About DMT, dance, DMT, embodiment, Group DMT

Why Dance Movement Therapy isn’t just for “dancers”

Recently I’ve been thinking a lot about what might get in the way of someone trying Dance Movement Therapy, what obstacles there are to overcome before you can commit to coming to a session. One of the things I’ve heard from clients is that the dance/movement aspect can feel intimidating if you’re not someone who identifies as a “dancer”. My goal for writing this blog is to try to put some of those fears to rest.

But first, if you need a bit of clarity around what DMT is or why you would consider it as an option for therapy, you can read my other two blog posts here.

So – Dance Movement Therapy – there it is, first word, right off the bat: DANCE. I actually know quite a few DMTs who refer to themselves as Movement Psycho/therapists because of the implications the word dance has. I’ve chosen not to do that because I feel that dance is such an integral part of the process and I don’t want to negate that by taking it out of the title.

I’m not denying that dance can be a scary experience: moving our bodies can feel vulnerable and exposing, especially if there are other people in the space, as there are in DMT groups. But I want to assure you, the therapy space is a safe space. There is no room for judgement. There is no right or wrong way to move, and we will celebrate your dancing body regardless of what your movement looks like.

Another thing that you may find reassuring, is that everyone is moving and focused on their own experience and body. For example, in a warm-up, we might do a moving body scan, going through each part and asking the question “what does my (shoulder/back/foot) need right now?”. The focus is inwards, and people may even move with their eyes closed to start, to help them focus on what’s happening in their body. At other times in the session we might move in pairs or as a group, but I would only start a group with this if they had been moving together for some time.

In the session we will engage in verbal reflection as a group, and when we do everyone is encouraged to speak from the “I”. So when I talk about a movement exchange I had with someone, I might say “I noticed that I felt hesitant to make eye contact when we moved together. I found it easier to focus on the scarves we were moving with instead.” I would NOT say “Your movement was weird. I didn’t like it.” We always want to hear how and what you’re feeling, but not at the expense of someone else’s self-confidence.

In our DMT groups we celebrate difference. One of the things I love most about DMT, is that each person in the group is coming in with their own unique way of moving and being. That’s what makes it so exciting! Moving in a circle I may see someone moving in a way that looks totally different to how I move, and if I were to “try on” that person’s movement it could tell me something about my own preferences or patterns of moving.

The other thing to remember is that a DMT session is not a class. I do not teach anyone how to dance in sessions. All of the movement we do is spontaneous, creative, or improvised. I might suggest certain ways of moving – quick, sharp, loose, free, soft, strong – but these are suggestions, not instructions. You are never required to do anything you don’t want to do.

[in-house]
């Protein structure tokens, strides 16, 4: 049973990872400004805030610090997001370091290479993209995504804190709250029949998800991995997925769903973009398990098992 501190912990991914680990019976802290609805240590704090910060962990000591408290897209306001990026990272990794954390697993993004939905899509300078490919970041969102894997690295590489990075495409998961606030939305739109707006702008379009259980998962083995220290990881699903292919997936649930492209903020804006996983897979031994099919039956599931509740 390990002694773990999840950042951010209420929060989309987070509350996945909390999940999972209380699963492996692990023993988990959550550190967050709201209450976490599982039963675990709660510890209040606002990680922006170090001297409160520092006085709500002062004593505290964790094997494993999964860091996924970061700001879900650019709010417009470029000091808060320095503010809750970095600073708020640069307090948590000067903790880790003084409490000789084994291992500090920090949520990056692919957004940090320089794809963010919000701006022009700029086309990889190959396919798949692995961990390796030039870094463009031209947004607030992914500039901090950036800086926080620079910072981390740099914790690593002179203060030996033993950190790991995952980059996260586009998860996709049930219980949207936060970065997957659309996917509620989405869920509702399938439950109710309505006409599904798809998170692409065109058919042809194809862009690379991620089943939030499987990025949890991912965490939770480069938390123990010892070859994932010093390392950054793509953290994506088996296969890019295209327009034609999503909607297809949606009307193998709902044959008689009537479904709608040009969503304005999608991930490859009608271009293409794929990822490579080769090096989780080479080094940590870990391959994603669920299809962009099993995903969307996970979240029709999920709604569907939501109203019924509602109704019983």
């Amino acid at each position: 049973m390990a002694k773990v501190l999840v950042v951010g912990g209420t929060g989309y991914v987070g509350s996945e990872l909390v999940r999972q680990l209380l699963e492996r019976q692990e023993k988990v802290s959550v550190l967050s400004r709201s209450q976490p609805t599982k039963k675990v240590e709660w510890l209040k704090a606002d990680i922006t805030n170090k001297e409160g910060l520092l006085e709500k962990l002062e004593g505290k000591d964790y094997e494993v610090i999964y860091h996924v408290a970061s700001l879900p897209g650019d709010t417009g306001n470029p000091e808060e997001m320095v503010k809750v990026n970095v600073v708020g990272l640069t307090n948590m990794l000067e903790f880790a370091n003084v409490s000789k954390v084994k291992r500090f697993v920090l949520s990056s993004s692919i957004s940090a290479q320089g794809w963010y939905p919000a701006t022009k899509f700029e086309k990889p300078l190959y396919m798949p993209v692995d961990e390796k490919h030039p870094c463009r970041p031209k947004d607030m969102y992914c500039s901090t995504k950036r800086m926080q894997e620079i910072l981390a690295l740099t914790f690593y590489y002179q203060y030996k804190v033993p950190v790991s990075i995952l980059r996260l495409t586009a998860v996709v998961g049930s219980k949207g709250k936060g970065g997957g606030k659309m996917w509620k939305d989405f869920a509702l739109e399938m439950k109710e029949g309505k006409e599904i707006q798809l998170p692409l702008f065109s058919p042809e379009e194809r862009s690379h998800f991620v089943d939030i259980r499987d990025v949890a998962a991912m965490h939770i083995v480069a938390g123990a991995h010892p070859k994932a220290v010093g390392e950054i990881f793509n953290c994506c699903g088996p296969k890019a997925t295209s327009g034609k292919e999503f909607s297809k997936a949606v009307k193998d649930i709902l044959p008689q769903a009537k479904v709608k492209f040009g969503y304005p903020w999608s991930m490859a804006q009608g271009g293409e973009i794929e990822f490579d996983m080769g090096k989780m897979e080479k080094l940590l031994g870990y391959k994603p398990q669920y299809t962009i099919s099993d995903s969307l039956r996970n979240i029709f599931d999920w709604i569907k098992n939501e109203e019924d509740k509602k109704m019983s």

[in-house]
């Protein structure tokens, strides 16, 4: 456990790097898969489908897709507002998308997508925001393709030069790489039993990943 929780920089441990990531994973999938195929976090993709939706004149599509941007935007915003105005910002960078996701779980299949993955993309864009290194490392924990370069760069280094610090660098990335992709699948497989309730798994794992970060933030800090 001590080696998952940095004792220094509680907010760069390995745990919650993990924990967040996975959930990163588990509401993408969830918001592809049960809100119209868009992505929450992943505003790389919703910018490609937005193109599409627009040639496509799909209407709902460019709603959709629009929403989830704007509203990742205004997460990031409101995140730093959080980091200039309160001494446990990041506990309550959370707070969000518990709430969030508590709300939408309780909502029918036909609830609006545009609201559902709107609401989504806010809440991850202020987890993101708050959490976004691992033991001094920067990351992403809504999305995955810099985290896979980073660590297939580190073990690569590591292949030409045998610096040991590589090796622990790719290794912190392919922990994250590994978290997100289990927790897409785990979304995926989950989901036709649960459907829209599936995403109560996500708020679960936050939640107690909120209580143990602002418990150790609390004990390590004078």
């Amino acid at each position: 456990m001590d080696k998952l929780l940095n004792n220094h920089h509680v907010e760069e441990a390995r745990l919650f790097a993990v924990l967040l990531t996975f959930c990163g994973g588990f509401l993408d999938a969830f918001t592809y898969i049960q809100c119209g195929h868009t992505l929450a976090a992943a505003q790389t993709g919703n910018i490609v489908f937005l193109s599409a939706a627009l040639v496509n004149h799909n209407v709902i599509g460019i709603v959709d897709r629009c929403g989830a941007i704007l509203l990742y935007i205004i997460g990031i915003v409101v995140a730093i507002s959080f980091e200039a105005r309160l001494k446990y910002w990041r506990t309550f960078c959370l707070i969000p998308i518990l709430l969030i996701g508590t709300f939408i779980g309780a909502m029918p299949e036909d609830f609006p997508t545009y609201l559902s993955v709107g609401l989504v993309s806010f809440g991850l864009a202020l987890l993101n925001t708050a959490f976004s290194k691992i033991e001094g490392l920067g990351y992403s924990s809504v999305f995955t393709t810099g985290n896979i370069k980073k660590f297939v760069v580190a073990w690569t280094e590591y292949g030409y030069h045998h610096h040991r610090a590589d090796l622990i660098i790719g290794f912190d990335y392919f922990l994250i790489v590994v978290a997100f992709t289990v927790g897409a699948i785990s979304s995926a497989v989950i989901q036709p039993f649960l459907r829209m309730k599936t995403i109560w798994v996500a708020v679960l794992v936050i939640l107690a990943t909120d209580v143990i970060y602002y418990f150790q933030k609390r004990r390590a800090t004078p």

I think that one of the other reasons why DMT feels intimidating to people is that we spend so much of our day to day life thinking, and when we do connect with our bodies, so often we are focused on trying to improve it – whether that’s at the gym, in a yoga class, or going for a run. Now I’m not saying that those practices are bad in any way, what I mean is that connecting to our feeling, sensing, expressing , vulnerable physical bodies is not something many people practice regularly, so it can feel a bit scary to start off.

That’s why we take it in steps –  we start with a short check-in to see where we are, then we move into a warm-up, nothing too crazy, just getting into our bodies and getting the blood pumping, next we might try moving with other people, or not, touching a bit on what that might be bringing up for us emotionally. There’s always space to step back if things are moving too quickly, and we take time to reflect verbally throughout. It’s really not until half way through the session that we might start looking at the emotional content or themes that may be present for us that day. And you always decide how deeply you want to work. Maybe you’re feeling too overwhelmed or stressed from other life events, and we just work with embodied movement and keep things a little playful or lighter. Maybe you’re feeling ready to dig deep and have something specific you’re curious about. Almost anything goes!

And at the end of the day, you have confidentiality. No one – not other group members, and especially not the therapist – will be telling anyone outside of the session about what was going on for anyone but themselves. That’s all discussed and agreed on at the beginning of the group. Everyone is free to talk about their own experiences, how they felt and what came up for them, but that’s their story, they’re not going to be sharing yours.

Well, I think that’s all I’ve got to say on this topic. I hope this has been helpful for you and that I see you in a group soon!

Looking forward to moving together,

-Jessica Houghton (Dance Movement Therapist)

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